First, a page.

Friday, January 15, 2010

Earth-Friendly Garden Quiz-January Question #2 -Mosquitoes

Earth-Friendly Garden Quiz-January Question #2

Last weeks question: The common housefly is probably the world's most common pest.  But not all flies are detrimental. Which of the following are good for the garden? a. crane fly, b. robber fly, c. syrphid fly, d. tachnid fly, e. all of the above?

The answer: All are good! Crane flies-sometimes called mosquito hawks-look like giant mosquitoes, but they don't bite people.  The adults usually feed on nectar, although some species eat other insedts.  The larvae eat decaying plant matter.

Robber flies swoop down and grab flying insects out of the air. Their long legs have spurs that immobilize the prey, which can include just about anything-even bees. As larvae, they live in rotting wood or in the ground, eating insect eggs and larvae.

Syrphid flies, also called hover flies, look like bees and hover over flowers.  As adults they eat plant nectar, making them perfect pollinators.  As larvae, they eat aphids, mealybugs, and other garden pests.  To attract the adult, plant daisies, marigolds, and sunflowers.

Tachnid flies are large gray flies that lay eggs on cutworms, caterpillars, or the eggs (or larvae) of harlequin bugs, Japenese beetles, and other common garden pets, which their larvae then eat!

Answer courtesy of the Sierra Club Earth-Friendly Garden Knowledege Cards

Only one person answered last weeks question correctly.  You still have a chance to win a book on sustainablity.  The person who is first to answer the most question WINS!

Question 2.

What are some ways to reduce mosquitoes in the garden?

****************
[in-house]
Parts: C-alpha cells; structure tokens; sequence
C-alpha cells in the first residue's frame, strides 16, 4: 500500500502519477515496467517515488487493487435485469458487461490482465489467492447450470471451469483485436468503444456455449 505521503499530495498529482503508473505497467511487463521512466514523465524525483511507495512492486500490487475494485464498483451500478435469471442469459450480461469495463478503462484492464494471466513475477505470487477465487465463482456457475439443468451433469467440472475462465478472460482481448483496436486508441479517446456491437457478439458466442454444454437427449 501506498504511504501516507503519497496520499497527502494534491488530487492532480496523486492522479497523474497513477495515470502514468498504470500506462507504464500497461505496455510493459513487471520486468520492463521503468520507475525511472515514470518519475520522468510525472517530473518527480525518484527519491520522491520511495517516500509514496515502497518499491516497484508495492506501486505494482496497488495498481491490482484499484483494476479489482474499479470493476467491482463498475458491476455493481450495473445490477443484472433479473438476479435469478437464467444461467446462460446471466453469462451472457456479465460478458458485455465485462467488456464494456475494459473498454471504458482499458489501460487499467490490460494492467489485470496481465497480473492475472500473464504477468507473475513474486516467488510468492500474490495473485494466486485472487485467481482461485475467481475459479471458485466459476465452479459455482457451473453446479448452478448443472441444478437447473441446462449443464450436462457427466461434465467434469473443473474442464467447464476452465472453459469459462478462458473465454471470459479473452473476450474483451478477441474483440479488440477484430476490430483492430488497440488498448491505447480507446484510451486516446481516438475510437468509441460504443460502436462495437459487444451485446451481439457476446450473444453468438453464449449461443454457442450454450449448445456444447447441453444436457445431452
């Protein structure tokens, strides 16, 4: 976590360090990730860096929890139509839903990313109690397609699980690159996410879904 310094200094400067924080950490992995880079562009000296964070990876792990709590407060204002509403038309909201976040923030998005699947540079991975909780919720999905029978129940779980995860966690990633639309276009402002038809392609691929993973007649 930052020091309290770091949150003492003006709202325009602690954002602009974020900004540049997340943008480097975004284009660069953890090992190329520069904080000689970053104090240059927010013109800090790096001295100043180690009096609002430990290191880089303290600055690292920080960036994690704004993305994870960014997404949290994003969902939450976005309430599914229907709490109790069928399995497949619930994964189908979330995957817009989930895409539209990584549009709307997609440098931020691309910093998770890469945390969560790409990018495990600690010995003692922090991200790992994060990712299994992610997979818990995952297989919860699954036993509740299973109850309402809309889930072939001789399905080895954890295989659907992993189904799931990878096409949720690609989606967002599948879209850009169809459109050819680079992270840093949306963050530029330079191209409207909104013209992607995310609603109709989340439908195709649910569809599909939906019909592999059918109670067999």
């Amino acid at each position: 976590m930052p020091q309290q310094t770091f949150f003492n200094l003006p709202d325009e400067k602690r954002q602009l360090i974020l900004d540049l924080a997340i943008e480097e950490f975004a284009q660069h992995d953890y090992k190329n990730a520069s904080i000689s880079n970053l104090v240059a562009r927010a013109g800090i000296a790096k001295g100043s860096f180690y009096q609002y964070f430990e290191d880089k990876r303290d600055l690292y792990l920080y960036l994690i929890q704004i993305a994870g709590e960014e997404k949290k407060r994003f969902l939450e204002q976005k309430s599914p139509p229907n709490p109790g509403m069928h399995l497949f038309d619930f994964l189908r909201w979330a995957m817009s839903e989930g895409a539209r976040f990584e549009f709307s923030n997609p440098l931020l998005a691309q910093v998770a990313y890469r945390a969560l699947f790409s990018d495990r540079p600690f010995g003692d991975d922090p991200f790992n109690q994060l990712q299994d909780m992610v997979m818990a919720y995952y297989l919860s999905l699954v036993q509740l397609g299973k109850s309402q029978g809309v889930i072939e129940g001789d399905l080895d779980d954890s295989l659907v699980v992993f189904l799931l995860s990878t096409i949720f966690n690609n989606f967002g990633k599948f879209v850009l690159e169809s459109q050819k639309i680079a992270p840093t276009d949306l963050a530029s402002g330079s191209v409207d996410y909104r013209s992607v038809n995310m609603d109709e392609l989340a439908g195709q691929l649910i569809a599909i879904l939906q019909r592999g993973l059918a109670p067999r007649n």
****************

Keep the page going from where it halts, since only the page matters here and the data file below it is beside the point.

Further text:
Hint: NO pesticides!

Just make you comment below for a chance to be a winner!


Happy Digging!
The Garden Goddess
http://www.down2earthgardens.com/

3 comments:

jodi (bloomingwriter) said...

I can offer two ways: don't leave standing water around (in saucers, buckets, etc) and live by the seaside, where the wind, fog, etc seems to moderate the mosquito populations. Oh, and don't use chemicals so you don't kill off your frogs and other amphibians and reptiles and birds etc that help to eat larvae and control populations...

(I'm way NOT into spraying, can you tell?)

Meredith said...

No standing water, as jodi said, but also: (1) put up a bat house in your yard to attract these great mosquito predators, and (2) plant lemongrass and/or sprinkle lemon juice around your patio area -- don't know why, but they hate the stuff.

And of course, also as jodi said, absolutely never spray anything chemical, especially no pesticides. Insect population balance is essential to getting any insect pests under control, and that only occurs where the ecosystem is healthy and diverse.

NellJean said...

Woo, I'm glad to know about the lemongrass. My dog and cat love it. I'll spread it all around this spring.

I came here by way of Blotanical, where you're briefly 'Featured Blog' -- I urge you to go there, click on Your Plot, then read the FAQs under the Help tab.

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